12) And the man said, The woman whom thou gavest to be with me, she gave me of the tree, and I did eat.Genesis 3:12 (KJV)
Introduction – The “Blame Game”
Have you ever blamed someone else for something wrong that you did?
Maybe there have been times when you’ve said things like, “The devil made me do it,” or “She started it!”
Our propensity to throw others “under the bus” isn’t new. Its been going on since Adam sinned in the Garden of Eden.
Because of this, we naturally seek to blame everyone else for our sins.
While blaming others might seem to be advantageous at first glance, we will see in this Bible study that it only leads to heartache for both believers and non-believers.
We will also look at how to properly respond when we are confronted with our sins, and why such a response frees us from the problem of following our own morality.
Adam’s Self-Centered Reaction
Notice how Adam reacted when God asked him if he had eaten of the tree.
Adam played the biggest blame game in history; he immediately pointed the finger at Eve and blamed her.
You can hear the arrogance and pride in Adam’s voice – “The woman whom thou gavest to be with me, she gave me of the tree.”
Adam’s denial and pride were so great that he not only blamed Eve, he also blamed God by implying that he had made a mistake when creating Eve.“When his sin found him out, none of God’s precepts mattered to Adam. He was only concerned about himself.”
In that moment God’s laws and blessings meant nothing to Adam. It was all Eve’s fault and God’s too because he should have created a better person for him.
It did not matter that Eve (and all women) are precious gifts from God (Gen. 2:18), that God set ground rules for Adam’s protection (Gen. 2:17) or that Adam was to lovingly lead Eve and not allow her to fall into sin. (1 Cor. 11:3, Eph. 5:25)
When his sin found him out, none of God’s precepts mattered to Adam. He was only concerned about himself.
Adam’s selfish attitude manifested itself with him acting as his own god.
While the blame game might have deluded Adam into thinking he was in control of things, and while it might have temporarily inoculated him from any consequences he was trying to avoid, his actions nevertheless brought sin into the world and caused he and Eve to be banished from Eden. (Gen. 3:24)
Sure, we think that when we slough off our sin and blame someone else that it makes everything good on our side of the fence.
However, sin is a great deceiver; its benefits are transitory at best.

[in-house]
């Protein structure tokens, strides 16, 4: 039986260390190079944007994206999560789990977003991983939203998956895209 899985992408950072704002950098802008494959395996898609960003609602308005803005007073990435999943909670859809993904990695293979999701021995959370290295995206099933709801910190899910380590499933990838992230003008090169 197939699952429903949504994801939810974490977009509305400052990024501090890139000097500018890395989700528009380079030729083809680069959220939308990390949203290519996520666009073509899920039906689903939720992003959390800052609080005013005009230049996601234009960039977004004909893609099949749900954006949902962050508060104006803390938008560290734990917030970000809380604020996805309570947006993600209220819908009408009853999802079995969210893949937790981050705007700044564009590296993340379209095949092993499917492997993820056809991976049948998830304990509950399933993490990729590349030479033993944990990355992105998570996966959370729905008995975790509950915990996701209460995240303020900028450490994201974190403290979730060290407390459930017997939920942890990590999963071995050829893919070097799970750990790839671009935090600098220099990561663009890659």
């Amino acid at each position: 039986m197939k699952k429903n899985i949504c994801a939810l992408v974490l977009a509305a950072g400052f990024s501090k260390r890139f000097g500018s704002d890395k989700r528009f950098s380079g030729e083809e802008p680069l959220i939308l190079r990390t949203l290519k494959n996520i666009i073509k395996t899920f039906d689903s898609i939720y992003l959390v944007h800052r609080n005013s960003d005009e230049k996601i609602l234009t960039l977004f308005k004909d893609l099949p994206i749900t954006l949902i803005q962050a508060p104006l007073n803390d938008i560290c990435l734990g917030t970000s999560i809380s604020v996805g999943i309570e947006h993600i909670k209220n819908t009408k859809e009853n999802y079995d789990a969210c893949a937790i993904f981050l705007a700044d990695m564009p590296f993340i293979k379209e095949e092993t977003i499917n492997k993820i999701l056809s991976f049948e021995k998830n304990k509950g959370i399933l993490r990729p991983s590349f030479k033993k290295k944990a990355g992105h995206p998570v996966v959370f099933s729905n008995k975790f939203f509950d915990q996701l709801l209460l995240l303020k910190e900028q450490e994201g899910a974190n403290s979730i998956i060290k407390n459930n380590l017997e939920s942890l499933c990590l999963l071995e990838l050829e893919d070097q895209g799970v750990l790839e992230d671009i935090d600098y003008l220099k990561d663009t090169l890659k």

While passing the buck might make things appear better for us in the short term, our sins always find us out in the end. (Gal. 6:7-8)
Moreover, the blame game can cause irreparable harm to others and can have deleterious effects on our Christian life.
Adam tarnished his relationship with God and his wife when he blamed them for his sin. He also lost sight of God’s blessings and love for him.
Whenever we assert ourselves above God we do not merely err, we hurt ourselves, others and our relatiosnhip with our creator because God knows best, and we don’t.
Additionally, when we play the blame game we dismiss God’s blessings and look at our circumstances in entirely false and wrong ways. Think about these examples…
You do something wrong on the job and blame your employer. When you do that, you are in effect saying, “This job isn’t best for me, its not worth my time.”
It does not matter if you actually love your job, or if it has been a tremendous blessing to you.“Whenever we assert ourselves above God we do not merely err, we hurt ourselves, others and our relatiosnhip with our creator because God knows best, and we don’t.”
As soon as you’re caught in the wrong you view your job with the harshest disdain, whisking it away to save face.
Perhaps a friend suspects you did something wrong. Being wise to their inquiry you tell them it was another friend of yours who did whatever it is they are holding you accountable for.
In so doing you send a direct message to all parties involved that your friend is not worthy of your respect.
Perhaps God has entrusted you with said person and has blessed you with the gift of friendship with them.